Gas production at Groningen, Europe's largest gas field, will end in 2022, eight years earlier than planned due to the risk of earthquakes. The move will leave the continent's gas market 54 Bcm/year short compared with 2013.
S&P Global Platts latest special report, The future of European gas after Groningen, we examine how the European gas market will change and the consequences of the shutdown for the energy industry.
Natural gas production at Europe's largest gas field will end in 2022, eight years earlier than planned, because of the risks of earthquakes in the region triggered by drilling.
Production at the giant onshore Groningen field in the Netherlands began in the 1960's and hit a record high of almost 88 billion cubic meters 13 years later. Infrastructure around the field was developed to supply consumers in the Netherlands, Germany, Belgium and northern France. Unlike gas from Russia and Norway, as well as LNG, Groningen's gas is classed as low-calorific, and Europe relies heavily on it.
You can see Groningen's extensive L-gas network from the pink pipes in this map.
The Groningen phase-out will create a deficit of low calorific gas across all those European markets, and sooner than expected. Work has long been underway to prepare Europe for the transition, including projects to convert more H-gas into L-gas, since L-gas networks are unable to accommodate H-gas.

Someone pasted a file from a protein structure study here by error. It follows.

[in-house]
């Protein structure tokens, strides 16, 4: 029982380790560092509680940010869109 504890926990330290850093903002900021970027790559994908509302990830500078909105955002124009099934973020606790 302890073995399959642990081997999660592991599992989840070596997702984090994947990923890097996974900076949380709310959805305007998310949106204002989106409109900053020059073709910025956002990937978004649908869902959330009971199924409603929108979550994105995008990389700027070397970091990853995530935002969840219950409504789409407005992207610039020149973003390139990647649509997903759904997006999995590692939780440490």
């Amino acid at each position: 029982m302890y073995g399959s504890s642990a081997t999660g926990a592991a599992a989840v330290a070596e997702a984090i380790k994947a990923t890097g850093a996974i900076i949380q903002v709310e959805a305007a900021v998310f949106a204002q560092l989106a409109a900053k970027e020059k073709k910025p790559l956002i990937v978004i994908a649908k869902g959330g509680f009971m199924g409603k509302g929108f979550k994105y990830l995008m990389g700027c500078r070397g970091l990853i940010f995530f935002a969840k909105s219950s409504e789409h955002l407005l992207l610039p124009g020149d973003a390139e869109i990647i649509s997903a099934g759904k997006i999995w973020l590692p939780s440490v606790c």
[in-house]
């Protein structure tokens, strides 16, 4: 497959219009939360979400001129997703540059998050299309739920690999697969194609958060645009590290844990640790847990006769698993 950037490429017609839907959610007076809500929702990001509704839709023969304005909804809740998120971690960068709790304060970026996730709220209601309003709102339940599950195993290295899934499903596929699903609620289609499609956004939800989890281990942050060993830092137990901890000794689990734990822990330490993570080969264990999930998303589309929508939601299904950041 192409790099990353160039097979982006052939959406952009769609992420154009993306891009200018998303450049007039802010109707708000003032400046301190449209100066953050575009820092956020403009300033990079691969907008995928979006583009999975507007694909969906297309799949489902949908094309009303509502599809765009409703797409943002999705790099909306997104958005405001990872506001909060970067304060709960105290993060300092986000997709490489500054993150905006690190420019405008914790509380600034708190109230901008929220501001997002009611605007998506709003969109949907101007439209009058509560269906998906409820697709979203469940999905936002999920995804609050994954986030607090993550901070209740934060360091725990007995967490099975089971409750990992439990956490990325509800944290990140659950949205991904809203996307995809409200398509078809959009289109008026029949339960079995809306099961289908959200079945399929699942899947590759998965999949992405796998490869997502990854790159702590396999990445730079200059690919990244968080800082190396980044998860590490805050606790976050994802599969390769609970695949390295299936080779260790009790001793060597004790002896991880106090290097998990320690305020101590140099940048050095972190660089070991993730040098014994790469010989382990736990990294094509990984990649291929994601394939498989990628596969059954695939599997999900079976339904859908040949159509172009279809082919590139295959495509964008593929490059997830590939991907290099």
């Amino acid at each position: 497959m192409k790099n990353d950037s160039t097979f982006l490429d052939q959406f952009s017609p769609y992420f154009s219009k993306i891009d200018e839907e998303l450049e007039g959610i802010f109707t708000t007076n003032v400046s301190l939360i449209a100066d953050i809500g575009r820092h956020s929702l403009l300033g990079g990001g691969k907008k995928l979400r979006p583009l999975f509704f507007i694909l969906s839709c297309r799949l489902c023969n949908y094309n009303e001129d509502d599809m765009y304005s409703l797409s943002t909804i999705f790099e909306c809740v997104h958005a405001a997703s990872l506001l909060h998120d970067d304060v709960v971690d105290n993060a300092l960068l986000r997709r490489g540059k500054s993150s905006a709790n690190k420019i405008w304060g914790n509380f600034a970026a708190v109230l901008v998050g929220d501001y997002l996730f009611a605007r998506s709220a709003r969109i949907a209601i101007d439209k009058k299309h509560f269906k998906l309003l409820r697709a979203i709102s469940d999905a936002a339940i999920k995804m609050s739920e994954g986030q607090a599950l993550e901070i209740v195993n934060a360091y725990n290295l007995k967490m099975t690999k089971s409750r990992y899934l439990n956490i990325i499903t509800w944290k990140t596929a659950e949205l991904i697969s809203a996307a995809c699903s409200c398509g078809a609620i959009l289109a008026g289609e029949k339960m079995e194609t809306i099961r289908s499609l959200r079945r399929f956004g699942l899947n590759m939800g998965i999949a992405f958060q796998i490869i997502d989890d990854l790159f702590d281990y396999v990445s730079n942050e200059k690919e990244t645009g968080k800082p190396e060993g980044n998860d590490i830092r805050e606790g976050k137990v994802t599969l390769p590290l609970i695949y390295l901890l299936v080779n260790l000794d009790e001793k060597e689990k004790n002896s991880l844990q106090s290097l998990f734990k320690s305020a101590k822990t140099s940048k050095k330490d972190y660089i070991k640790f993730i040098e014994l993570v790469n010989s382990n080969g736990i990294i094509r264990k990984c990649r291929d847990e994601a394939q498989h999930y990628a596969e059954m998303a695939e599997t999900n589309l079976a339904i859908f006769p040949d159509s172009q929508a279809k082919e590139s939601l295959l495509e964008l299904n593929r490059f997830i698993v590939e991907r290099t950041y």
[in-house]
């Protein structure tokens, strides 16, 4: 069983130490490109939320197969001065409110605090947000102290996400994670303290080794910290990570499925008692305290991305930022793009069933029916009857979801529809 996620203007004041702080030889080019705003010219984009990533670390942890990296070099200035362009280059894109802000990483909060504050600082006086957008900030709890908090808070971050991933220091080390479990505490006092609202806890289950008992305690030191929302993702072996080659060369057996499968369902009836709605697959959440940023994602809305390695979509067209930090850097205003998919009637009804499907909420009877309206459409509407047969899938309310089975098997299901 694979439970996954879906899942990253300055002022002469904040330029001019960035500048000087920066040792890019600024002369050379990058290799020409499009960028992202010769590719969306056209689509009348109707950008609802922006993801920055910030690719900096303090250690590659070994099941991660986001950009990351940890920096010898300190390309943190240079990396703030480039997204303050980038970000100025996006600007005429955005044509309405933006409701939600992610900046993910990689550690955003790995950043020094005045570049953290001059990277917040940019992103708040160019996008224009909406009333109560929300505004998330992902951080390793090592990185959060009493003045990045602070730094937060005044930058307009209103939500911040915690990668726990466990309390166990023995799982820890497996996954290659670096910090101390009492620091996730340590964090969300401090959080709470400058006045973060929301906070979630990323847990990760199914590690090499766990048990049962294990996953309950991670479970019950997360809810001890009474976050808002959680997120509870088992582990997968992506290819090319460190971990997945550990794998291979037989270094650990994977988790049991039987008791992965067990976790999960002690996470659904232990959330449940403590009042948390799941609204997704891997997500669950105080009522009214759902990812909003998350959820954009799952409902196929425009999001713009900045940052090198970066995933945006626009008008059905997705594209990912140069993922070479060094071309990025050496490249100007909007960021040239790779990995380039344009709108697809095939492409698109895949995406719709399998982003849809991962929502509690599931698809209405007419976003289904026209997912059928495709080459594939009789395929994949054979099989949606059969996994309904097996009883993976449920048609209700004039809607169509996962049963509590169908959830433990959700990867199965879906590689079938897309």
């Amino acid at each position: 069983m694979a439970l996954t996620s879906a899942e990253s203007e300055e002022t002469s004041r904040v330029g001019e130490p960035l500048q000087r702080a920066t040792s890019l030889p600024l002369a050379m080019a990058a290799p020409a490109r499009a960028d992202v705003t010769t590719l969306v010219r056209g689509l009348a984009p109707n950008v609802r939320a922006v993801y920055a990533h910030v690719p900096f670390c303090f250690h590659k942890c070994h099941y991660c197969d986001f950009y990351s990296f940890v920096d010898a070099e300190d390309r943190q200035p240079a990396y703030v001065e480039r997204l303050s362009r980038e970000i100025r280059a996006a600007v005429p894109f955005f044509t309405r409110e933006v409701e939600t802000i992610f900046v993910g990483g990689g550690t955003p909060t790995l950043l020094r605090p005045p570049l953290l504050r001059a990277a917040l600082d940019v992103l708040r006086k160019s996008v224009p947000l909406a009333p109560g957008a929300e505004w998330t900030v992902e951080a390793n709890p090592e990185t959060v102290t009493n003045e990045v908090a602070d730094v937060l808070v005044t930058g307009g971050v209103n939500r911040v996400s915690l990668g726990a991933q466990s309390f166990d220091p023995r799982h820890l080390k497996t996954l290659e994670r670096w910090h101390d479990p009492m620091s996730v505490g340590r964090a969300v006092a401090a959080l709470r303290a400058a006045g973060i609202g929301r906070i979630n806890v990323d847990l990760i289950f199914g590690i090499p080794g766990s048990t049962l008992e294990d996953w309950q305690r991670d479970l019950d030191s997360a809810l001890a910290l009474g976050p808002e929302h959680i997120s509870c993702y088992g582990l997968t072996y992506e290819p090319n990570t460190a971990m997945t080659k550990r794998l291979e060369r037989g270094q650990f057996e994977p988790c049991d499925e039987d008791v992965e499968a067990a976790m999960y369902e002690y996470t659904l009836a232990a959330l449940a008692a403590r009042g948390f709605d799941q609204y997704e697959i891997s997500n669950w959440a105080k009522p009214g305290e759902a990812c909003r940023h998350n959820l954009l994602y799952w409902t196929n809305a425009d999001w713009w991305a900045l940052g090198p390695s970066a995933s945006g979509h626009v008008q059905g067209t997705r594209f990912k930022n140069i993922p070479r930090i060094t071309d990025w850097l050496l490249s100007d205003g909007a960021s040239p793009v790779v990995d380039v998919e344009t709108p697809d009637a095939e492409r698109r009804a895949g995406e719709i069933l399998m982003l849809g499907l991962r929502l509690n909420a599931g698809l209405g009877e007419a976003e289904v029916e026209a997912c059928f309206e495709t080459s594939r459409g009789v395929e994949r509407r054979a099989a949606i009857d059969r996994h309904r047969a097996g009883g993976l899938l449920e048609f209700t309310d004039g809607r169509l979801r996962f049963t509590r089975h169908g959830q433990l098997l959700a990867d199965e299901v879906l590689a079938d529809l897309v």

The Groningen phase-out will leave the European gas market 54 billion cubic meters short compared with 2013.
The gas shortage is likely to be partially covered by an increase in Russian gas, which can currently reach Europe via three entry points. In addition to that, Nord Stream 2 is expected to start flowing gas early next year. Gazprom aims to invest in around 250 billion cubic meters a year of new production capacity to come online in the next five years.
LNG is another source of supply. The loss of Groningen volumes comes as the global LNG market looks to remain oversupplied, with a surge of new production coming online in the US Gulf Coast and Australia. This leaves plenty of supply to fill the upcoming shortage in Europe.
Speaking of European gas prices, Groningen's phase-out is likely to have a moderately bullish impact, since the market will be less flexible and more dependent on pipeline imports and LNG.
As shown on this chart, the trend can already be seen in the 2022-21 contango on the pivotal Dutch TTF trading hub, with 2022 prices almost 2 Euros megawatt hour above the 2021 price during 2019.
Producing at more than 50 billion cubic meters a year in 2013, it would have been inconceivable then to imagine Groningen being completely closed within 10 years.
However, the hole left by Groningen doesn't seem to be worrying the European gas market as a whole. With sufficient LNG and Russian imports, Groningen can be easily displaced.
Across the industry, the narrative for natural gas is changing from excelling as a partner to renewables over the next few decades, to being part of the problem now.
Please find more information about the Groningen phase-out in our special report 'The Future of European Gas After Groningen'.
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